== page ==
"What if someone who owned a pencil also stole a car?" They were ready to have me committed to a mental institution. "Would you see a connection between owning pencils and stealing cars?" They began to move towards me slowly...speaking in hushed tones (one had a white fabric garment hidden behind his back...two others began to cut off my means of escape...

"My point exactly!"

(I have said this more often in connection with MySpace than with any other site.)

Lots of people have pencils, or a myspace or if you are a member of the goth community, post on

It's easy to see connections when there aren't any.

Pencils and stolen cars. Murders and being a goth.

Goths, I am learning, are a relatively peaceful bunch. They may dress, wear their hair and use body piercings in ways others don't, but that doesn't make them satanic worshipers or advocates of violence.

Now, here's the exception.
While content, IMHO, can't influence violent behavior, communities can.

Social networks are communities. They can be a community for college or high school students (facebook), one for everyone and their dog (myspace) or one for goths (or people who want to look like or sound like one or watch them, like Communities encourage behavior. When you go to church, for example, you learn to walk quiestly and to sit relatively still because others do and others would also react if you didn't. Kids are famous for wearing pruple with green if the cool kids think they are the cook new color combination. That's a community of cool kids influencing behavior.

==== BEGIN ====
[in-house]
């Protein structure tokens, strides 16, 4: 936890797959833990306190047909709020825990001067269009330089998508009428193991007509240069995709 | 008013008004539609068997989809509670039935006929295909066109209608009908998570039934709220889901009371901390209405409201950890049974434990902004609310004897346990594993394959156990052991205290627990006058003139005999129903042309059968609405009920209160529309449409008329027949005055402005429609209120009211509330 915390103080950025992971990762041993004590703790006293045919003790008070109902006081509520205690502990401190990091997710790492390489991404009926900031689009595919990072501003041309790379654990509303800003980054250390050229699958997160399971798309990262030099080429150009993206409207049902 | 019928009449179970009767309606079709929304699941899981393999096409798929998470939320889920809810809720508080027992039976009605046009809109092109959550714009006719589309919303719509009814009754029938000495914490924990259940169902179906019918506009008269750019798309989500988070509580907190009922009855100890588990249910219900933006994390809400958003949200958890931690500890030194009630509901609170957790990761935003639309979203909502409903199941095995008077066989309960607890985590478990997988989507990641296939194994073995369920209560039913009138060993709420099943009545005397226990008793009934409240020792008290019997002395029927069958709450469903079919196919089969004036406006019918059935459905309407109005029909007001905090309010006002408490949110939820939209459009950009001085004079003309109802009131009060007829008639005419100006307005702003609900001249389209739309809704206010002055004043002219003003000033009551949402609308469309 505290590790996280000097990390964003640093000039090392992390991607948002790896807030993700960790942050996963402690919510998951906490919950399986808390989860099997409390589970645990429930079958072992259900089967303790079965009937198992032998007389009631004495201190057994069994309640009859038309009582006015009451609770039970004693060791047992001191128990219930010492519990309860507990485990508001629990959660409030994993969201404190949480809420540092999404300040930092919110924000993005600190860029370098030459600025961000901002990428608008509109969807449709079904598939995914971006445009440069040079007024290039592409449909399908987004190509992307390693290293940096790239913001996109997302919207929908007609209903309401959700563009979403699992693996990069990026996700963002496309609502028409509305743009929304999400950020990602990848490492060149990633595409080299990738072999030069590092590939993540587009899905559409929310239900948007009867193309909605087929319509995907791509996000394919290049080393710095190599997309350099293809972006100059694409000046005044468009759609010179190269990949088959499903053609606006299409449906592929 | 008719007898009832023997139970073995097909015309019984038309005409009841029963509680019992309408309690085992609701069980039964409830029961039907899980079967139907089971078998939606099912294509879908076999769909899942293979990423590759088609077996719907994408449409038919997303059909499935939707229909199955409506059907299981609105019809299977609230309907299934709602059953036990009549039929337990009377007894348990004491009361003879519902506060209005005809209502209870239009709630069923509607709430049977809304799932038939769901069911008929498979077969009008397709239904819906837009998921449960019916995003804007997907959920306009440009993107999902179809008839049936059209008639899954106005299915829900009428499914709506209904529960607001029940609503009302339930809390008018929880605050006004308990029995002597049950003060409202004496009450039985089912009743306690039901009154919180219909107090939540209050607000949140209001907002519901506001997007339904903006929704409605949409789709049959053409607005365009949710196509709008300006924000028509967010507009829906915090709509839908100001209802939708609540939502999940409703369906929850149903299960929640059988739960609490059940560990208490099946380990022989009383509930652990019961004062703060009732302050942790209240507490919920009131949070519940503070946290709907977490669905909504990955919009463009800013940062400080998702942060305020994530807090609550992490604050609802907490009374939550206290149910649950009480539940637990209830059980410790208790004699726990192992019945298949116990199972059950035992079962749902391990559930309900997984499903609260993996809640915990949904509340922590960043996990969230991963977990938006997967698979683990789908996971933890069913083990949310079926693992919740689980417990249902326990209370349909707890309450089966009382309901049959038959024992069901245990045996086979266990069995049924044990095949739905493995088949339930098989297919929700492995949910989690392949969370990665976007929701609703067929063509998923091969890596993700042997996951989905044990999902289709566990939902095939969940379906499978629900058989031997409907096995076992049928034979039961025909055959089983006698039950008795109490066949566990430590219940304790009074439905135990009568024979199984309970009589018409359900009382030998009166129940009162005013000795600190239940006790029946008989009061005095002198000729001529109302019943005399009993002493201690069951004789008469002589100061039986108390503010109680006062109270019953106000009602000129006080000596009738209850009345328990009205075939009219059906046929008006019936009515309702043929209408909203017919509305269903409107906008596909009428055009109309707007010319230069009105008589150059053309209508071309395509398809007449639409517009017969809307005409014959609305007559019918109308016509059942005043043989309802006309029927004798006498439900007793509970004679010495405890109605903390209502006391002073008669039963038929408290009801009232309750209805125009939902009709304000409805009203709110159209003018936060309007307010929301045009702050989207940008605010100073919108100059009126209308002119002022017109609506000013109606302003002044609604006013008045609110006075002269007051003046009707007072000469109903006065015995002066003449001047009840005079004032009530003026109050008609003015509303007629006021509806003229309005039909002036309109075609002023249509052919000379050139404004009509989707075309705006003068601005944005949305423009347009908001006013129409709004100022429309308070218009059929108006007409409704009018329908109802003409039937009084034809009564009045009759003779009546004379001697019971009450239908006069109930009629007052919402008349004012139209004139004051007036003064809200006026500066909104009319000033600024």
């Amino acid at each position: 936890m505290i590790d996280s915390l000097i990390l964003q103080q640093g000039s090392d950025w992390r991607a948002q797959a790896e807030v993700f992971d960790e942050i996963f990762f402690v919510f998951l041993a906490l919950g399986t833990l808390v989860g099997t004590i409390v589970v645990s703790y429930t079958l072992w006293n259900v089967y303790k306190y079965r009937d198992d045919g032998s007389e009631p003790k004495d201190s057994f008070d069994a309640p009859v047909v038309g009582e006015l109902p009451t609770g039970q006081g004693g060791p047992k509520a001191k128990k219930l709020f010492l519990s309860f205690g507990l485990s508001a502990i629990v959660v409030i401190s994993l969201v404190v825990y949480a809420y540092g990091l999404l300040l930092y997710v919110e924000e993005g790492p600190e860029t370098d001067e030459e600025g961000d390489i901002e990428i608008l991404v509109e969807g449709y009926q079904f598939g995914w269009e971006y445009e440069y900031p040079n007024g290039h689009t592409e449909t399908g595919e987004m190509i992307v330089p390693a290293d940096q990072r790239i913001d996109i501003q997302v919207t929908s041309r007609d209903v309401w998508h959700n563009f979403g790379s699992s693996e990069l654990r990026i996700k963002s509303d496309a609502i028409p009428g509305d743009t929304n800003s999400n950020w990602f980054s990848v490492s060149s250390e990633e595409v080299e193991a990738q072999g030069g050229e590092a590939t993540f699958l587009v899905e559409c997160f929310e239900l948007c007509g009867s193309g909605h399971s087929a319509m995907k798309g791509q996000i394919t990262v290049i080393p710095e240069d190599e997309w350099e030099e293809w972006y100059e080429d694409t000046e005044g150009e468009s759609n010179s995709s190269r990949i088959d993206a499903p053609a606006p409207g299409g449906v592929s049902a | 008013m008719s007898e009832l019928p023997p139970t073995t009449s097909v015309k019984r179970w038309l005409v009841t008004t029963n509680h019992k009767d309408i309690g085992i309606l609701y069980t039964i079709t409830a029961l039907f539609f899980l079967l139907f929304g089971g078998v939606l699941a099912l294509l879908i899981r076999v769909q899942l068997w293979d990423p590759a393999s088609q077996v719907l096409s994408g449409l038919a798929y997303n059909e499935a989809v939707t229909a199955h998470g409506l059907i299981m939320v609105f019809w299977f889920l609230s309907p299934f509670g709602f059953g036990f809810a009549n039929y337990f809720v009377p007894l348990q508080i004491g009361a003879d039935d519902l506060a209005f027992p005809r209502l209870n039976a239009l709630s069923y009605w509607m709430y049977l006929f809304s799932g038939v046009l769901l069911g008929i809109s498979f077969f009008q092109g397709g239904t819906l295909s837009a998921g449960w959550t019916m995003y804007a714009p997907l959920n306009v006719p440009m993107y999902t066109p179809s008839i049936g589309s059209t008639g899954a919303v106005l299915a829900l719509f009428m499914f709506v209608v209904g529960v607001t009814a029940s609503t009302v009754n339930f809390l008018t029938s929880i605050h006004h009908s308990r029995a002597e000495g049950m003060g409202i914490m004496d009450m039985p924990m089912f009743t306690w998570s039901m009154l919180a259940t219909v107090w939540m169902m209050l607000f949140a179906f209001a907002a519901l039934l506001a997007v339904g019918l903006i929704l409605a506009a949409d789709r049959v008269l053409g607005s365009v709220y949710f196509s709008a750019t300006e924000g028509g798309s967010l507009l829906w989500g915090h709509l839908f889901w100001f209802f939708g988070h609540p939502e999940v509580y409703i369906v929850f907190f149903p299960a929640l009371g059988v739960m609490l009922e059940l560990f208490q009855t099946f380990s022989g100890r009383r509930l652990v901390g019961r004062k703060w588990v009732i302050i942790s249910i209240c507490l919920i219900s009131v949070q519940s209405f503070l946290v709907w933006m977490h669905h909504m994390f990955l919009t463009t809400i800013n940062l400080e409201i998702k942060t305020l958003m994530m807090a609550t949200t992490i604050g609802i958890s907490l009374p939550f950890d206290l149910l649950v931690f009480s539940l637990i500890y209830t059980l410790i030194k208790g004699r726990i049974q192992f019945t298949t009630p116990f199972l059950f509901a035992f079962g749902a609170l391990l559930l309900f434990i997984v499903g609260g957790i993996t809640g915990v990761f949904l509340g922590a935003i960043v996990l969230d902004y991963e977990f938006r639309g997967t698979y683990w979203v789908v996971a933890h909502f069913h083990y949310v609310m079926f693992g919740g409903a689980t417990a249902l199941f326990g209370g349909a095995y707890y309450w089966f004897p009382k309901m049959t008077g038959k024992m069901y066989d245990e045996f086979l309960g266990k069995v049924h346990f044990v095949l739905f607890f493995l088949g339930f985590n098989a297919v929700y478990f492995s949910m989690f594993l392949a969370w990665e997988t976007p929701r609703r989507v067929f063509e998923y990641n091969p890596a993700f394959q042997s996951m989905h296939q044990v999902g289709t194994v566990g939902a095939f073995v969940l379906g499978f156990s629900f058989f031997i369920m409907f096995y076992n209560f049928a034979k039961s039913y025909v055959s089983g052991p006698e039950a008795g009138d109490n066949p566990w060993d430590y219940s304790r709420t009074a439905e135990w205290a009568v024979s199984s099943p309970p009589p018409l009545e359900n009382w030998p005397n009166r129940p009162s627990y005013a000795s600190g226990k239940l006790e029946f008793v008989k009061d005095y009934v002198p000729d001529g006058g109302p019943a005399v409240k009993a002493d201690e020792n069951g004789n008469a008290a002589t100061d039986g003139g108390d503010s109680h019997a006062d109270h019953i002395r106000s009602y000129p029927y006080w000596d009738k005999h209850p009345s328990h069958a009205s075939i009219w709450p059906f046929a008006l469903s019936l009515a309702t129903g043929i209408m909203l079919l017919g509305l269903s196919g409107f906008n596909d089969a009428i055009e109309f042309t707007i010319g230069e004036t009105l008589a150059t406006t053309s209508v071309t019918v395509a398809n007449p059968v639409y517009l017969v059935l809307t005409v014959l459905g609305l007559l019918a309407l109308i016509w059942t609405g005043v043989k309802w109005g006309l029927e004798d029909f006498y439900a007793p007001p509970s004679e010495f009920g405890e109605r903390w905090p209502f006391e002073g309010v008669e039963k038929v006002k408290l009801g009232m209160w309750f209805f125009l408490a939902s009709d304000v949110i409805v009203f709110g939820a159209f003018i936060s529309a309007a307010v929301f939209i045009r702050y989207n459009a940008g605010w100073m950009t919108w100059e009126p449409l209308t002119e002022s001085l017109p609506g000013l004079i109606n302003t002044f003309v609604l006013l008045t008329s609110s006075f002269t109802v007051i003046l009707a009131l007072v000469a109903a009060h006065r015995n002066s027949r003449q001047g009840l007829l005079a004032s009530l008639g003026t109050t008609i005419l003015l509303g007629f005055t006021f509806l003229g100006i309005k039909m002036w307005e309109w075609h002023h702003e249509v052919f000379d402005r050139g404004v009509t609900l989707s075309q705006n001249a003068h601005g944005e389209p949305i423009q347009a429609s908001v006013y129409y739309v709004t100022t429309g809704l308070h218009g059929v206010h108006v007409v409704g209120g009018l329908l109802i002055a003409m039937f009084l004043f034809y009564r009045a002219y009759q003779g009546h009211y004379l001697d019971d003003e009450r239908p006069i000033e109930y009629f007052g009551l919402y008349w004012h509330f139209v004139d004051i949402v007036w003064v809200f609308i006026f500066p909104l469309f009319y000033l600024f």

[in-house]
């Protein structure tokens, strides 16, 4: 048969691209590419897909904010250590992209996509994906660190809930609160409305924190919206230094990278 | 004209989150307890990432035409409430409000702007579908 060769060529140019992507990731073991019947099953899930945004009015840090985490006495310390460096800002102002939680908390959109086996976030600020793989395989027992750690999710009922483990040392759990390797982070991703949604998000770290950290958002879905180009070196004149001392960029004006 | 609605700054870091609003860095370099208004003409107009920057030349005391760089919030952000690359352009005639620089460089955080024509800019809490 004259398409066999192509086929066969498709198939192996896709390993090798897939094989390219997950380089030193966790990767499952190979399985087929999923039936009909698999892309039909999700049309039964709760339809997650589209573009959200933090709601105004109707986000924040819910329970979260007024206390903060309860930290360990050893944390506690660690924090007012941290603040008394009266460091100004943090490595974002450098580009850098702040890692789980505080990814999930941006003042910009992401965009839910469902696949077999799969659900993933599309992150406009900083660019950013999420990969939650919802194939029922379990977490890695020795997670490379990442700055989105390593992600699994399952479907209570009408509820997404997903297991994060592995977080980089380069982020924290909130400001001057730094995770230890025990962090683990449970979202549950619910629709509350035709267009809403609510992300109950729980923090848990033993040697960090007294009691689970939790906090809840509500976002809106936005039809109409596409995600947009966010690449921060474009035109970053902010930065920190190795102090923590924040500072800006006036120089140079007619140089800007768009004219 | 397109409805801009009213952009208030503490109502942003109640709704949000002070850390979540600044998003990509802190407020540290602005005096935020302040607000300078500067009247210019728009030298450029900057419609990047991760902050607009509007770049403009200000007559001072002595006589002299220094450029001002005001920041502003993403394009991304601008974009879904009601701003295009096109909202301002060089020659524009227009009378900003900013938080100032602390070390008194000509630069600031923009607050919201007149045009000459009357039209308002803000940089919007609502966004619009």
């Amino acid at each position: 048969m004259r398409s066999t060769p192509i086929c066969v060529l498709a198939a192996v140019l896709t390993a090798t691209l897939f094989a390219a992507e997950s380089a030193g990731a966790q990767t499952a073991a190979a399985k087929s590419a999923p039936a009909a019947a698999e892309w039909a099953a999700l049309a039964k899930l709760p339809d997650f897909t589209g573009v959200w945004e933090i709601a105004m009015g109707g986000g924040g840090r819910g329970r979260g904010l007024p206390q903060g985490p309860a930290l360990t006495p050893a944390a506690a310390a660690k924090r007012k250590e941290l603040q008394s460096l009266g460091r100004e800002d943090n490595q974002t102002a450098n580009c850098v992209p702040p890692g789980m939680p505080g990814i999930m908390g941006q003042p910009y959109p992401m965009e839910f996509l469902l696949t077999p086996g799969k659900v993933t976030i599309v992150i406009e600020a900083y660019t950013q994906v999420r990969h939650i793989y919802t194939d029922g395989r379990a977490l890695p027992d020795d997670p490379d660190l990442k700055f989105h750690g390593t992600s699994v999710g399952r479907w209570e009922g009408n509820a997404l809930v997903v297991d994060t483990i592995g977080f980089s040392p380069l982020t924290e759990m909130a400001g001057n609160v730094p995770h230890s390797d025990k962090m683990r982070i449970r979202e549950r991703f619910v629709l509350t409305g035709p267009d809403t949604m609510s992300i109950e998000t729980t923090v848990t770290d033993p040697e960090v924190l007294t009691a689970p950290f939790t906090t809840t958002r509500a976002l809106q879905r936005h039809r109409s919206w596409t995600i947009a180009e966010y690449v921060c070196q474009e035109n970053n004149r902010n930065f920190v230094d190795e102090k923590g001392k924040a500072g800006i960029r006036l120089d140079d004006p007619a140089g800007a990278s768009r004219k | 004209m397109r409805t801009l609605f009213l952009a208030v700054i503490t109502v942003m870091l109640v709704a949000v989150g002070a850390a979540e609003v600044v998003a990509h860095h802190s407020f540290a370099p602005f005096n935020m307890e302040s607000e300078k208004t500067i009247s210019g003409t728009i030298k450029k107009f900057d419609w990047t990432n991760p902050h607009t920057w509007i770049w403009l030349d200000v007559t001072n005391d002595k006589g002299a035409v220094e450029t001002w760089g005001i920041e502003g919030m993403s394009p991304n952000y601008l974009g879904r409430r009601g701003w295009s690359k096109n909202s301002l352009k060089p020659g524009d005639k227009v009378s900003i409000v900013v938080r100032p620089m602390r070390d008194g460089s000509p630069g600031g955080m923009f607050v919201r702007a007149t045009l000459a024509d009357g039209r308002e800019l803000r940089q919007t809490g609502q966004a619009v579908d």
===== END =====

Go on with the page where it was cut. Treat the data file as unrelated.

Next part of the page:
A social networking community is a community. If the only way to look cool is to pose without your top, expect to see more topless poses on the site. And if a site permits, condones or the community encourages violent or threatening behavior, you will see more people acting out, because the community permits it.

I had judged VampireFreaks based on their failure to respond ot our complaints, when we worked with victims of cyberbullying and concerned users and in some cases parents. The the shootings occurred and I publicly voiced my frustration with VF administrators failing to respond to us.

Jet sent me an e-mail. I learned that there is more going on behind the scenes on moderating the site and encouraging safer behaviors. Jet has paid and unpaid site moderators, and rules about on site behaviors.

He has also educated me more about goths.

so, what role did VF play in influencing the shooter? The jury is still out...but I feel that it might be a pencil and car thing more than a myspace posing in your bra thing.

we'll see how it plays out.


Friday, September 15, 2006

'Troubled kids gravitating' to vampire site